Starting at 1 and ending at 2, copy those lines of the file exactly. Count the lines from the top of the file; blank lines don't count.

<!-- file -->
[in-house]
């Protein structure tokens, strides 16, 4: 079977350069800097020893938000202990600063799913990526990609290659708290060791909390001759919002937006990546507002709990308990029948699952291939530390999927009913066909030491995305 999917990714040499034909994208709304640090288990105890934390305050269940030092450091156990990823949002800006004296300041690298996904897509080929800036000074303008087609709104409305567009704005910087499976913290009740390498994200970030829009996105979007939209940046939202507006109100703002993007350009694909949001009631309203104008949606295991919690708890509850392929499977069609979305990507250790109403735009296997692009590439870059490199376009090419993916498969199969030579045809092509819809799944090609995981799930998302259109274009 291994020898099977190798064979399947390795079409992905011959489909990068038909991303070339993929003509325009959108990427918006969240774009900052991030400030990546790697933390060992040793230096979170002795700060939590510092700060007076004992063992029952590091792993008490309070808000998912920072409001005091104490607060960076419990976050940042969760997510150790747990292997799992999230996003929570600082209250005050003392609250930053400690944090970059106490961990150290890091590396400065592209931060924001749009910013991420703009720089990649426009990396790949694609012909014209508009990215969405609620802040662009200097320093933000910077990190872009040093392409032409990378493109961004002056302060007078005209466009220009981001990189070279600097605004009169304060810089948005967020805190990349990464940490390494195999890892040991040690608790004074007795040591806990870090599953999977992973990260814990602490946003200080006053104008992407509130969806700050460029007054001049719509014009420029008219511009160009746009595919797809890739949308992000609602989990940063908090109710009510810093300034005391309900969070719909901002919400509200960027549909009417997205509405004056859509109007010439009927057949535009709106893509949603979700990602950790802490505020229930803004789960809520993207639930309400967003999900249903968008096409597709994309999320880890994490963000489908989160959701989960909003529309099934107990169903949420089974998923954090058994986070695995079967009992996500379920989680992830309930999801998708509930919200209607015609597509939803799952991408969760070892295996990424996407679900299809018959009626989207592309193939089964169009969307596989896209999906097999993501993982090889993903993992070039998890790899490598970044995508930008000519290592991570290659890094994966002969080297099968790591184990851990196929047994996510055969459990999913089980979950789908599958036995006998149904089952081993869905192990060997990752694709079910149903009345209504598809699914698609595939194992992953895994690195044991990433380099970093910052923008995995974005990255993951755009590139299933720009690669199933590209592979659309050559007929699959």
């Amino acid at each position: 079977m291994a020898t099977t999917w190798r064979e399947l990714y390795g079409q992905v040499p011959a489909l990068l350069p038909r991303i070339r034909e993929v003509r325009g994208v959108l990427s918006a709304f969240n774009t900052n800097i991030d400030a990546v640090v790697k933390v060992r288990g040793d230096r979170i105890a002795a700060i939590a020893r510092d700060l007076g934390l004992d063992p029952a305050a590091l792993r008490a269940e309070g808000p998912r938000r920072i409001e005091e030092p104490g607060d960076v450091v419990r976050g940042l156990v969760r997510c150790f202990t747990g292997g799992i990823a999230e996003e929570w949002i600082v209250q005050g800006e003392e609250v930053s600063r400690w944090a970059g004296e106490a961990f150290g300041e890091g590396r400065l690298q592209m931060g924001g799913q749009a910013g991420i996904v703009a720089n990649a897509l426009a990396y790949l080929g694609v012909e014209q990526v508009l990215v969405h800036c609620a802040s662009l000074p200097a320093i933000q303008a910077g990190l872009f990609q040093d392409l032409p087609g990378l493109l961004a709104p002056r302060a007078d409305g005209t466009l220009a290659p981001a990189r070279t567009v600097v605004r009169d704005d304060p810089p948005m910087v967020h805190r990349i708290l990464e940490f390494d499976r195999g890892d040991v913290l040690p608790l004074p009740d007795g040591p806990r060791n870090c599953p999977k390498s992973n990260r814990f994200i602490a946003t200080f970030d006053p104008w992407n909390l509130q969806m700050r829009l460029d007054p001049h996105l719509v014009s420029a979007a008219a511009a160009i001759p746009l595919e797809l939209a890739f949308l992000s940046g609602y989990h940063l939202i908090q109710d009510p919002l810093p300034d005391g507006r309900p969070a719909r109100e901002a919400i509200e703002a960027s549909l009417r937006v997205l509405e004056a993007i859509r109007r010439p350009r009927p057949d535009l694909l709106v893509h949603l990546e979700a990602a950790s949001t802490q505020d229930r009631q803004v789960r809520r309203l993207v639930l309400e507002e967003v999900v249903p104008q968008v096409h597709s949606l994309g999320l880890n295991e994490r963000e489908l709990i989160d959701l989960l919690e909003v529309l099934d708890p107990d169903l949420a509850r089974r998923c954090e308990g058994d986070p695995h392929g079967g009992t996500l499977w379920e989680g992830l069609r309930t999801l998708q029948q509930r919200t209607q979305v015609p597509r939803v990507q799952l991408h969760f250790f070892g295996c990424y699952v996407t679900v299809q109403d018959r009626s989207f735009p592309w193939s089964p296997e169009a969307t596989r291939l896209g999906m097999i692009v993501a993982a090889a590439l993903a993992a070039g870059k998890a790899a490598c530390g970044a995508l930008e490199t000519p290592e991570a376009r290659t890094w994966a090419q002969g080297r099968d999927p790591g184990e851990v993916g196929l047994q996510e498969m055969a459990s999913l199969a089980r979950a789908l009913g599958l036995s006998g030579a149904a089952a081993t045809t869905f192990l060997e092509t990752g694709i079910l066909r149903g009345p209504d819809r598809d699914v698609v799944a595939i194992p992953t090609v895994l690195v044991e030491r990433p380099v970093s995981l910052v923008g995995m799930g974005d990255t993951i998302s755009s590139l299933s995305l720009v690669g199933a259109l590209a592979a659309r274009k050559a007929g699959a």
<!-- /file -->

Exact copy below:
[in-house]
């Protein structure tokens, strides 16, 4: 079977350069800097020893938000202990600063799913990526990609290659708290060791909390001759919002937006990546507002709990308990029948699952291939530390999927009913066909030491995305 999917990714040499034909994208709304640090288990105890934390305050269940030092450091156990990823949002800006004296300041690298996904897509080929800036000074303008087609709104409305567009704005910087499976913290009740390498994200970030829009996105979007939209940046939202507006109100703002993007350009694909949001009631309203104008949606295991919690708890509850392929499977069609979305990507250790109403735009296997692009590439870059490199376009090419993916498969199969030579045809092509819809799944090609995981799930998302259109274009 291994020898099977190798064979399947390795079409992905011959489909990068038909991303070339993929003509325009959108990427918006969240774009900052991030400030990546790697933390060992040793230096979170002795700060939590510092700060007076004992063992029952590091792993008490309070808000998912920072409001005091104490607060960076419990976050940042969760997510150790747990292997799992999230996003929570600082209250005050003392609250930053400690944090970059106490961990150290890091590396400065592209931060924001749009910013991420703009720089990649426009990396790949694609012909014209508009990215969405609620802040662009200097320093933000910077990190872009040093392409032409990378493109961004002056302060007078005209466009220009981001990189070279600097605004009169304060810089948005967020805190990349990464940490390494195999890892040991040690608790004074007795040591806990870090599953999977992973990260814990602490946003200080006053104008992407509130969806700050460029007054001049719509014009420029008219511009160009746009595919797809890739949308992000609602989990940063908090109710009510810093300034005391309900969070719909901002919400509200960027549909009417997205509405004056859509109007010439009927057949535009709106893509949603979700990602950790802490505020229930803004789960809520993207639930309400967003999900249903968008096409597709994309999320880890994490963000489908989160959701989960909003529309099934107990169903949420089974998923954090058994986070695995079967009992996500379920989680992830309930999801998708509930919200209607015609597509939803799952991408969760070892295996990424996407679900299809018959009626989207592309193939089964169009969307596989896209999906097999993501993982090889993903993992070039998890790899490598970044995508930008000519290592991570290659890094994966002969080297099968790591184990851990196929047994996510055969459990999913089980979950789908599958036995006998149904089952081993869905192990060997990752694709079910149903009345209504598809699914698609595939194992992953895994690195044991990433380099970093910052923008995995974005990255993951755009590139299933720009690669199933590209592979659309050559007929699959």